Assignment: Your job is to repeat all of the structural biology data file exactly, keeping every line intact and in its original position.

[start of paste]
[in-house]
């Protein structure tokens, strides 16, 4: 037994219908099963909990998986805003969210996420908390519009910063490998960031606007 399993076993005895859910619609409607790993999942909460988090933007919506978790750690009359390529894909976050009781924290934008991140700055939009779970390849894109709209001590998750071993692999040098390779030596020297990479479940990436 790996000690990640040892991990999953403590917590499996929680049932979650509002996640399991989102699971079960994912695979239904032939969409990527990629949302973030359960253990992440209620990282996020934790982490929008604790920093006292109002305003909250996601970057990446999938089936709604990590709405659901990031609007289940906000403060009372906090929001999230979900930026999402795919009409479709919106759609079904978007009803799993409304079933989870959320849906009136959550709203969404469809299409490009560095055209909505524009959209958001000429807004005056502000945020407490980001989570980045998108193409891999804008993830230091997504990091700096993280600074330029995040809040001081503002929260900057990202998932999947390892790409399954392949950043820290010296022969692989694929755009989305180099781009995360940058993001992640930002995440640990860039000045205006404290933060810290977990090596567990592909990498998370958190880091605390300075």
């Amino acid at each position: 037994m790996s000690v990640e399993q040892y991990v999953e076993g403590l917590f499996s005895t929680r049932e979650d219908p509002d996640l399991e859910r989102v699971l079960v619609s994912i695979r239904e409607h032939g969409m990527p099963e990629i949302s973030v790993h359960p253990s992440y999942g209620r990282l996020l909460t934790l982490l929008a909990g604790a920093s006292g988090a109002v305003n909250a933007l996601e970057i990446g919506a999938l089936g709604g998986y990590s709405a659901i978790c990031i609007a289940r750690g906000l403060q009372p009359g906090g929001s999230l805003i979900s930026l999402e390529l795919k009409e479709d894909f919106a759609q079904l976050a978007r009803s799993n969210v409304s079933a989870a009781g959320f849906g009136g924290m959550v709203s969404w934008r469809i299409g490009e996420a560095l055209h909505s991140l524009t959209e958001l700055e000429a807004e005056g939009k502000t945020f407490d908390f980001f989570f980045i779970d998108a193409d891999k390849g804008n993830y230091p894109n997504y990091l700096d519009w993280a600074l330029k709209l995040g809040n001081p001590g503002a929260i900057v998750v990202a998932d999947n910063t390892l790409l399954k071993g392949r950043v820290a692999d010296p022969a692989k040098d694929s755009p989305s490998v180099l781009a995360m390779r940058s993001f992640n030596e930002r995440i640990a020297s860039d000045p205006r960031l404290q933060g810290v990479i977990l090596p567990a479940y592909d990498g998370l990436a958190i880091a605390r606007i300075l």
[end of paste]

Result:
[in-house]
């Protein structure tokens, strides 16, 4: 037994219908099963909990998986805003969210996420908390519009910063490998960031606007 399993076993005895859910619609409607790993999942909460988090933007919506978790750690009359390529894909976050009781924290934008991140700055939009779970390849894109709209001590998750071993692999040098390779030596020297990479479940990436 790996000690990640040892991990999953403590917590499996929680049932979650509002996640399991989102699971079960994912695979239904032939969409990527990629949302973030359960253990992440209620990282996020934790982490929008604790920093006292109002305003909250996601970057990446999938089936709604990590709405659901990031609007289940906000403060009372906090929001999230979900930026999402795919009409479709919106759609079904978007009803799993409304079933989870959320849906009136959550709203969404469809299409490009560095055209909505524009959209958001000429807004005056502000945020407490980001989570980045998108193409891999804008993830230091997504990091700096993280600074330029995040809040001081503002929260900057990202998932999947390892790409399954392949950043820290010296022969692989694929755009989305180099781009995360940058993001992640930002995440640990860039000045205006404290933060810290977990090596567990592909990498998370958190880091605390300075």
């Amino acid at each position: 037994m790996s000690v990640e399993q040892y991990v999953e076993g403590l917590f499996s005895t929680r049932e979650d219908p509002d996640l399991e859910r989102v699971l079960v619609s994912i695979r239904e409607h032939g969409m990527p099963e990629i949302s973030v790993h359960p253990s992440y999942g209620r990282l996020l909460t934790l982490l929008a909990g604790a920093s006292g988090a109002v305003n909250a933007l996601e970057i990446g919506a999938l089936g709604g998986y990590s709405a659901i978790c990031i609007a289940r750690g906000l403060q009372p009359g906090g929001s999230l805003i979900s930026l999402e390529l795919k009409e479709d894909f919106a759609q079904l976050a978007r009803s799993n969210v409304s079933a989870a009781g959320f849906g009136g924290m959550v709203s969404w934008r469809i299409g490009e996420a560095l055209h909505s991140l524009t959209e958001l700055e000429a807004e005056g939009k502000t945020f407490d908390f980001f989570f980045i779970d998108a193409d891999k390849g804008n993830y230091p894109n997504y990091l700096d519009w993280a600074l330029k709209l995040g809040n001081p001590g503002a929260i900057v998750v990202a998932d999947n910063t390892l790409l399954k071993g392949r950043v820290a692999d010296p022969a692989k040098d694929s755009p989305s490998v180099l781009a995360m390779r940058s993001f992640n030596e930002r995440i640990a020297s860039d000045p205006r960031l404290q933060g810290v990479i977990l090596p567990a479940y592909d990498g998370l990436a958190i880091a605390r606007i300075l």